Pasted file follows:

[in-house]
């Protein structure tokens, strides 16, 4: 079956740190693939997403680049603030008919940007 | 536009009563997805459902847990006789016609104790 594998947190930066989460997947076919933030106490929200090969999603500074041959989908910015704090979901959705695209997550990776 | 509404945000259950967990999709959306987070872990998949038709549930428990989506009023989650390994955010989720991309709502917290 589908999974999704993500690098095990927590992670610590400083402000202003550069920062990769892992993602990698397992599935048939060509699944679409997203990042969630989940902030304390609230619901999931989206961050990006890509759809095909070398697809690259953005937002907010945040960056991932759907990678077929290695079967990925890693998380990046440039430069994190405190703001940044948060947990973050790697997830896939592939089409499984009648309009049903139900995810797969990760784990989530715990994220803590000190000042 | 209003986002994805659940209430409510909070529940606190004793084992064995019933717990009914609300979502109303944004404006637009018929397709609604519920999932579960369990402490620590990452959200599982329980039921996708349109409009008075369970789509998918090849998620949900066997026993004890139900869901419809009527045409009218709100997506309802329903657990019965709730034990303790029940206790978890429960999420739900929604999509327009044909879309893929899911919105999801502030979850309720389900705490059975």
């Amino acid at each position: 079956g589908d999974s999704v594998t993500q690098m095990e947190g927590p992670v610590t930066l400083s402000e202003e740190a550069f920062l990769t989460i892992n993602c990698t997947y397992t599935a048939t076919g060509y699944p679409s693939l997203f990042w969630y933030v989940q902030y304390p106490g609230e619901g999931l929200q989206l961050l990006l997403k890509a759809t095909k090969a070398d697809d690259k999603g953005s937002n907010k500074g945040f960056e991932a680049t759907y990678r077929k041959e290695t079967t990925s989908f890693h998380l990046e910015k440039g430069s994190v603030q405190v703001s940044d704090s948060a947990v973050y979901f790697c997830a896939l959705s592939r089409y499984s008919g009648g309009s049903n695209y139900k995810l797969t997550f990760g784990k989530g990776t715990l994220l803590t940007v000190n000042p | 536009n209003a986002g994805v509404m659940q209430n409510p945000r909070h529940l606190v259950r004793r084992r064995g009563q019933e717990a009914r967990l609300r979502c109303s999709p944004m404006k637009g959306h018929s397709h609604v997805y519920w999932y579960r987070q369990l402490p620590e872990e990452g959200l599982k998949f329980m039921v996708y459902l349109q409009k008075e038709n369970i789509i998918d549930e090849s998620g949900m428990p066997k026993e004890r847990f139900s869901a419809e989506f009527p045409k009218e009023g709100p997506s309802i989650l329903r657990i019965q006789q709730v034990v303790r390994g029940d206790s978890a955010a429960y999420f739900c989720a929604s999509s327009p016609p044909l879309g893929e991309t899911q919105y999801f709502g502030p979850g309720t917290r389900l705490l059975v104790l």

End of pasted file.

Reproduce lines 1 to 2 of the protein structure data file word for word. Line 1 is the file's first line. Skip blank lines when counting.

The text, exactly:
[in-house]
């Protein structure tokens, strides 16, 4: 079956740190693939997403680049603030008919940007 | 536009009563997805459902847990006789016609104790 594998947190930066989460997947076919933030106490929200090969999603500074041959989908910015704090979901959705695209997550990776 | 509404945000259950967990999709959306987070872990998949038709549930428990989506009023989650390994955010989720991309709502917290 589908999974999704993500690098095990927590992670610590400083402000202003550069920062990769892992993602990698397992599935048939060509699944679409997203990042969630989940902030304390609230619901999931989206961050990006890509759809095909070398697809690259953005937002907010945040960056991932759907990678077929290695079967990925890693998380990046440039430069994190405190703001940044948060947990973050790697997830896939592939089409499984009648309009049903139900995810797969990760784990989530715990994220803590000190000042 | 209003986002994805659940209430409510909070529940606190004793084992064995019933717990009914609300979502109303944004404006637009018929397709609604519920999932579960369990402490620590990452959200599982329980039921996708349109409009008075369970789509998918090849998620949900066997026993004890139900869901419809009527045409009218709100997506309802329903657990019965709730034990303790029940206790978890429960999420739900929604999509327009044909879309893929899911919105999801502030979850309720389900705490059975």